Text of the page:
Since I started using the Internet in the late 90s, I’ve had two long-term monogamous relationships with two browsers: Internet Explorer and Chrome. When Firefox appeared on my radar, sometime before its 1.0 release, I’ve used it off and on. I was, however, mostly faithful first to IE6 and then again to Chrome.

Google owns a lot of my data and this won’t change in the near future. It’s naive to think I can completely quit Google even if I want to. Why? Their services like Google Maps are far ahead of the competition. Google Analytics is almost as synonymous with websites as HTML, CSS and Javascript. I use an Android phone and likely will continue to because of my reliance on Google services. I also have a naive but established level of trust that Google is only profiling my data for ads and not selling identifiable information to third-parties.

For the foreseeable future, I will probably have a complicated relationship with Chrome. All Google services will continue to use Chrome. I will keep using Chrome’s DevTools for most development work because of features like Workspaces, Lighthouse, and breakpoint inline comments which are quite useful.

Google has forced Chrome to become a huge privacy mess. I don’t care how much trust I put into Chrome, I will treat it like any other service that wants to siphon my data by now limiting my usage.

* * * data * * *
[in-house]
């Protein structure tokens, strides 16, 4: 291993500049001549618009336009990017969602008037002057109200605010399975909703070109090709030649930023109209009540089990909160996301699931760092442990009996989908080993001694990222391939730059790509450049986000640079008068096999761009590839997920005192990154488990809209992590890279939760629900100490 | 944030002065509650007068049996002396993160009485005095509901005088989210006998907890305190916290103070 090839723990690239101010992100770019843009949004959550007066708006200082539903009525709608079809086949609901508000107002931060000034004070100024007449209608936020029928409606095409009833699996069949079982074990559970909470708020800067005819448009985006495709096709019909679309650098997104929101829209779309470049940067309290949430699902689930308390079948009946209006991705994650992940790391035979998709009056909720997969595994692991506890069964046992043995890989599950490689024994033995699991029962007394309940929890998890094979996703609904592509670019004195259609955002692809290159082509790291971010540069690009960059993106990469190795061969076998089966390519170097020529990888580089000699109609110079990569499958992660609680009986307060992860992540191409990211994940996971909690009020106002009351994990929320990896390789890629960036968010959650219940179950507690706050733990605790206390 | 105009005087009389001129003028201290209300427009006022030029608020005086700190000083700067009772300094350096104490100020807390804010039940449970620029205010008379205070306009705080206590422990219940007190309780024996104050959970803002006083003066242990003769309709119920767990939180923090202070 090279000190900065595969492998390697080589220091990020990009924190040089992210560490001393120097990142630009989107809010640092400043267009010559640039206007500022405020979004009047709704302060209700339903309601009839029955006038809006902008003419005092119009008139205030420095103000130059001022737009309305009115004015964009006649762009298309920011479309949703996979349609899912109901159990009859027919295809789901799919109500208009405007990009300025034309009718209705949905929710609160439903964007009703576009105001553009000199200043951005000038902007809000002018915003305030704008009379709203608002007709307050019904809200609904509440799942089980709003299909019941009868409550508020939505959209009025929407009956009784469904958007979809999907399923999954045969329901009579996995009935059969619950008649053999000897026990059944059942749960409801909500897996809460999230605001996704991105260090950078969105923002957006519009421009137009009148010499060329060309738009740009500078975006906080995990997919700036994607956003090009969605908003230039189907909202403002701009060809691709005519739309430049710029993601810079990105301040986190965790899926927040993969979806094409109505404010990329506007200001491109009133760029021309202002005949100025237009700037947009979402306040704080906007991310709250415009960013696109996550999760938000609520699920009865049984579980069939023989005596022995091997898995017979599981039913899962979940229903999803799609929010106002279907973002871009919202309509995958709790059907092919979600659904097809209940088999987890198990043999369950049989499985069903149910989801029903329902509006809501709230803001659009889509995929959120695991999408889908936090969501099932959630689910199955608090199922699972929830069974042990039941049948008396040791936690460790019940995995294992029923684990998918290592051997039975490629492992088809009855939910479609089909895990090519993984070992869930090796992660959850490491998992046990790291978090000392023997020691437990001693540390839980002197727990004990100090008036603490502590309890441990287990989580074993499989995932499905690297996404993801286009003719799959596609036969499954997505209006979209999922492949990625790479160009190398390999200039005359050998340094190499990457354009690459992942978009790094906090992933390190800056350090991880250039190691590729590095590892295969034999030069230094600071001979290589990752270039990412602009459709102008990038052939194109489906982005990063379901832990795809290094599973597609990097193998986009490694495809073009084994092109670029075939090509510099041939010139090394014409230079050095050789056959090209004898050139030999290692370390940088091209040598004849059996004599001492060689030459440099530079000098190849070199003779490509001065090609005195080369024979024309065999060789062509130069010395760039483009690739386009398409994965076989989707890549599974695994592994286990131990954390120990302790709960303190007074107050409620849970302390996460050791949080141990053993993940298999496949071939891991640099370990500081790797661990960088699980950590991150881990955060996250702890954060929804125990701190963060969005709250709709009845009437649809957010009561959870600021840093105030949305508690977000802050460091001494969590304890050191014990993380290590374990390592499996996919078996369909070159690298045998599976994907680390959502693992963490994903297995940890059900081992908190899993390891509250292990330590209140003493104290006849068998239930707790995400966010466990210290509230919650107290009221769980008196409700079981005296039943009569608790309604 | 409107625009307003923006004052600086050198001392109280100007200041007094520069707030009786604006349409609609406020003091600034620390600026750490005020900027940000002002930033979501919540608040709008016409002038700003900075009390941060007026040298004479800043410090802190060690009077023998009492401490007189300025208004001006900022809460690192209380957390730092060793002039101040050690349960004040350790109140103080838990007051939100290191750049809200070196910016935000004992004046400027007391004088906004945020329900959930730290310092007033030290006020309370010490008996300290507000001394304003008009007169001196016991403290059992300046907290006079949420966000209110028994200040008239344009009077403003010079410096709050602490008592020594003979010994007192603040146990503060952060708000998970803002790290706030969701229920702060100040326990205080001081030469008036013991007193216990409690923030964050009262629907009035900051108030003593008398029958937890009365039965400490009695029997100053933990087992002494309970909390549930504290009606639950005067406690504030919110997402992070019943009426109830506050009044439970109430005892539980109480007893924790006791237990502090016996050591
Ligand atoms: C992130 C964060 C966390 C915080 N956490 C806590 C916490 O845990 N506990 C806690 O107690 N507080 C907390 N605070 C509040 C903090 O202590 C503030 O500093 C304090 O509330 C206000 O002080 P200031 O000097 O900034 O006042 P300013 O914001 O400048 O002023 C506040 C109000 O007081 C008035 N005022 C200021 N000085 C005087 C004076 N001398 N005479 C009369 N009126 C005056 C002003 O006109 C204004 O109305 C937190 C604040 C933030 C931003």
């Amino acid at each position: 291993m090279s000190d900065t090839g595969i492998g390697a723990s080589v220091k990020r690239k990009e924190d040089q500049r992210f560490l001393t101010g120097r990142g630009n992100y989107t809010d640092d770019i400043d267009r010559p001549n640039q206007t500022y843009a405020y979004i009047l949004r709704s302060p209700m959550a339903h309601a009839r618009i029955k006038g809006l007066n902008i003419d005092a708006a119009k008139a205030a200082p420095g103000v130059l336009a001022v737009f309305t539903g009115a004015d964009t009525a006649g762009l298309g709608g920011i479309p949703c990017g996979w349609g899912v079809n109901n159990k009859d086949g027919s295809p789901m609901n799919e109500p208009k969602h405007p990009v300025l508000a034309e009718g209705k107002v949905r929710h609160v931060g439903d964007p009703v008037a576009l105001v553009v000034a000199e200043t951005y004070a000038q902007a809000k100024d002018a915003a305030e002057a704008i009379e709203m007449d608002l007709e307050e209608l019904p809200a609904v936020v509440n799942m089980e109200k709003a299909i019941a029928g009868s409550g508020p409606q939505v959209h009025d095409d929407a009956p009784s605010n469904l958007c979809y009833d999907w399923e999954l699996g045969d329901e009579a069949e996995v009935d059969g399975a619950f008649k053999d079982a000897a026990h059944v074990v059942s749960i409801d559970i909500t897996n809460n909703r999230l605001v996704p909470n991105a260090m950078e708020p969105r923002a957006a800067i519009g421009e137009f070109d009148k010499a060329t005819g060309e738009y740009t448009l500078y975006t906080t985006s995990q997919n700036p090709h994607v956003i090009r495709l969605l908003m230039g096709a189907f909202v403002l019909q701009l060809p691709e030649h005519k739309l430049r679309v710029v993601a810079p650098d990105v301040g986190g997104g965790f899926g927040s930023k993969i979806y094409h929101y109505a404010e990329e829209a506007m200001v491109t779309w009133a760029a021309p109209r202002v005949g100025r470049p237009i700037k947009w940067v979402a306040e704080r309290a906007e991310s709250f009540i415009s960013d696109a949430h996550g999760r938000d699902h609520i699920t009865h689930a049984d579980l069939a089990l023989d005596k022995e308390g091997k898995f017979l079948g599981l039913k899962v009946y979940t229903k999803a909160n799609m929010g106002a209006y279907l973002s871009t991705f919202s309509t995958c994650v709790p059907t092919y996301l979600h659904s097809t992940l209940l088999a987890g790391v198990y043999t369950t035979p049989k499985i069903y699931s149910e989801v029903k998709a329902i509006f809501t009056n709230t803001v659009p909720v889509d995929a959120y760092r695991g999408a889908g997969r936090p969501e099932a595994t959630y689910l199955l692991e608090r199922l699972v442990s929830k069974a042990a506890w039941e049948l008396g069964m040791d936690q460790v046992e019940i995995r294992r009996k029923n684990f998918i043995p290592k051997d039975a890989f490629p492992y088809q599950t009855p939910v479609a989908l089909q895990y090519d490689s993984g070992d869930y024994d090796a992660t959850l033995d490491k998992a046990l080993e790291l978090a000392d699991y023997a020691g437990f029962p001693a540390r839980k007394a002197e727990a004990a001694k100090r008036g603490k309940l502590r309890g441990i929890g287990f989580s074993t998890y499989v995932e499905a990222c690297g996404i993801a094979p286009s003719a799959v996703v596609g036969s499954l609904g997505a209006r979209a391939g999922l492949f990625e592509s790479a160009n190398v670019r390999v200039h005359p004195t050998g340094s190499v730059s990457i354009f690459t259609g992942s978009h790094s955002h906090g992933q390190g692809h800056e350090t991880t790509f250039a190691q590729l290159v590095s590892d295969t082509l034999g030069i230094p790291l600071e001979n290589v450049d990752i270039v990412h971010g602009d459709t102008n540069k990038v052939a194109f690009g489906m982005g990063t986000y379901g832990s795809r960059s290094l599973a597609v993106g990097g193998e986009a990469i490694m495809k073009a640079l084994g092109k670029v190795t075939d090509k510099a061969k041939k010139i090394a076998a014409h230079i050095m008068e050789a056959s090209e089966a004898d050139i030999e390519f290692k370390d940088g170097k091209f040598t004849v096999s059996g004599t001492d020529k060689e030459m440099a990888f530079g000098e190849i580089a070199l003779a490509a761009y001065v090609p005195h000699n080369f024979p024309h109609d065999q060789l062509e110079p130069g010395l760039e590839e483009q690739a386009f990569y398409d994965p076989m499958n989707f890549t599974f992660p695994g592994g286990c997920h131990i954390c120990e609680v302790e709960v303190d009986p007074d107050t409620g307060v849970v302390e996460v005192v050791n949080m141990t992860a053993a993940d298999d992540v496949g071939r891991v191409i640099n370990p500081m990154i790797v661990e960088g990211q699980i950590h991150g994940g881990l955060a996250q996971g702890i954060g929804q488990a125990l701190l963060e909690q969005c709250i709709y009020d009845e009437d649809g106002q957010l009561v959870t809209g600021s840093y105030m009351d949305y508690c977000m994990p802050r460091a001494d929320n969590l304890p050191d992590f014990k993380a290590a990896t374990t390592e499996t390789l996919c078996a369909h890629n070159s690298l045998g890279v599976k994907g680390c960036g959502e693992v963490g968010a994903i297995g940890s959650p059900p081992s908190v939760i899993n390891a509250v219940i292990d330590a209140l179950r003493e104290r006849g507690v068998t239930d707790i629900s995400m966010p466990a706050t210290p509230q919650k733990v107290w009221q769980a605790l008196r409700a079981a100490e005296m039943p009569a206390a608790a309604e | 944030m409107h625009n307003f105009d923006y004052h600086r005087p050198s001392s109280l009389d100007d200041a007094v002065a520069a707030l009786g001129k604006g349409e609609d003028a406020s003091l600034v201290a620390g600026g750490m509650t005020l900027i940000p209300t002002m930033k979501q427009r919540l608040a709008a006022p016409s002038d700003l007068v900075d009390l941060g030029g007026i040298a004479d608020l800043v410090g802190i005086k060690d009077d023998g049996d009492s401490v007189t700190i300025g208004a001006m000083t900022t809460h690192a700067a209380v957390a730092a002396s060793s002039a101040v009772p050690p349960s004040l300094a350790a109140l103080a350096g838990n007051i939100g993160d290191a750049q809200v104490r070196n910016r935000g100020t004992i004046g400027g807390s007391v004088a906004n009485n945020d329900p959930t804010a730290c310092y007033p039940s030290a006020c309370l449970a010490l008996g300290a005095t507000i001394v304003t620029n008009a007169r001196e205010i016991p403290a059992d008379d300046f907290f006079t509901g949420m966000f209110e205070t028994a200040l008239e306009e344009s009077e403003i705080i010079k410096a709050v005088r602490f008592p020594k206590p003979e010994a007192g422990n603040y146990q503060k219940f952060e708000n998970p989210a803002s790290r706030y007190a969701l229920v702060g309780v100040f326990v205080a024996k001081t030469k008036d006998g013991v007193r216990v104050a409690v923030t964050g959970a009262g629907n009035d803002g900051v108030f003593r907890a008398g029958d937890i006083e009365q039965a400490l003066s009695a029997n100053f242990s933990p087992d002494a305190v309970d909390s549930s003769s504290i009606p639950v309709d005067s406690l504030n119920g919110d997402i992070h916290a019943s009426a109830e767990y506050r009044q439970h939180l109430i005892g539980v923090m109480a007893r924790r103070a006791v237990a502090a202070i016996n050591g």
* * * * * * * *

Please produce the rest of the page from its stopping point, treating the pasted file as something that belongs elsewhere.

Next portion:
I’m forcing myself to go back to Firefox. But I will likely switch between the two most of the time.

For all the rest…

  • I don’t use Windows enough to care about Edge and its user experience doesn’t impress me. It also lacks privacy and script blocking extensions I desire
  • Using Safari is no better than Edge for the same reasons. Apple is likely not a privacy issue like Chrome but I don’t have the same established trust with Apple’s closed-source browser code. I also don’t enjoy using it for development; its version of DevTools aren’t as polished in ways that Chrome’s is such as inline comments during debugging
  • Tor Browser is great privacy browser but far too slow for day-to-day use. Good to keep it in the toolset, however

I hope Firefox can claim almost all of my Internet consumption someday. Until then..

It’s complicated.